For New York-born Ingo Raschka, the occupation of being a freelance animator brings up a lot of questions. After graduating from California’s Institute of Arts last year, Ingo’s been working as a freelance animator based in Los Angeles, although he admits, “I don’t really know what I am doing since I don’t have a car or a drivers licence”. What Ingo does have is a number of supportive peers, animators too, who share his “passion for making animation and enjoy the confusion and precocity of life as an independent artist”.
Animation does seem like a funny old world to get into, however, and the context of the industry – one where practitioners can spend hours, days, sometimes months even, working on a couple of frames – is a little intimidating. Thankfully, it’s one that fascinates Ingo: “I’m especially interested in the history of what we call a ‘pipeline’,” he tells It’s Nice That, “a term which refers to a kind of ‘formula’, or how the process of animation is broken up into a series of steps to expedite the process of making massive amounts of animated programming (specifically for TV) in a time-efficient way,” the animator explains. Saving and keeping time is integral to any animator’s practice if they want to keep their sanity, and one Ingo appears to take very seriously.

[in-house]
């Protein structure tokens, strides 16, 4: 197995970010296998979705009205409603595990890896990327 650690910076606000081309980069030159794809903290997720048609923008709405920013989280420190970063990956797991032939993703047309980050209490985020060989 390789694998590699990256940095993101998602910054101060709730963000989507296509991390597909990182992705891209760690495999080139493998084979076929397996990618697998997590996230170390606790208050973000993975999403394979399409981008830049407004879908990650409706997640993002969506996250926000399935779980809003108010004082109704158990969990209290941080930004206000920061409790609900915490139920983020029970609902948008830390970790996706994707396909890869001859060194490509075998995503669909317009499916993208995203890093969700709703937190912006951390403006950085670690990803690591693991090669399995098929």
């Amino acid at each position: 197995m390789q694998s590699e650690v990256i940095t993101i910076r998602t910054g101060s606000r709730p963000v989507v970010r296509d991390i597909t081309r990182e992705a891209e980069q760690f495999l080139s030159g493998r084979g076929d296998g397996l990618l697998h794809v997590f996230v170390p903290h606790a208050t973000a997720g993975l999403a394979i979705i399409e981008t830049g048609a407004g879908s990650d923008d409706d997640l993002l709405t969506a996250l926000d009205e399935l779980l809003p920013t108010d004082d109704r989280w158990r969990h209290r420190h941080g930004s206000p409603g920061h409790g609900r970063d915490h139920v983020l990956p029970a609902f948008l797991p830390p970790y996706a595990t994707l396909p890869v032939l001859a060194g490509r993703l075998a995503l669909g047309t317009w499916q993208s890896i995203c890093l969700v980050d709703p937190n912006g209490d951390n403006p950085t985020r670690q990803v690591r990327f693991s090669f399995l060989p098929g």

Admitting that when he first got into animation he was “kind of like ‘wow, you literally just have to draw every frame?’” he has since got hooked. Like many practitioners, he’s still fascinated by pieces of “animation that require a huge amount of work,” such as the work of Studio Ghibli. However, in his own practice, Ingo’s tried to find a middle ground, especially after finding that in the industry “you should never force yourself, or your employees, to do huge amounts of work just for the hell of it. As an animator who often gets underpaid for time-consuming scenes – you’d better have a good reason!”
Which leads us to Ingo’s own independent practice and 2012, a short animation he released earlier this year which has already amassed over 20,000 eager viewers. The film, which plays out the storyline of two characters on a Tinder date, puts into practice his animation technique research. In particular, 2012 plays with cel-painted animation and several “animated cheats” that can be applied, “such as reusing cels, backgrounds and entire shots, using loops to give the illusion of moving cameras, drawing characters and backgrounds as if through a telephoto lens to cleverly avoid animating things moving in perspective,” he says, only naming a few. Yet, “like an idiot,” finding the temptation to make the film his best yet to difficult to resist, “I decided to make my latest film in a supremely labour intensive way, which was to hand paint it on cels”.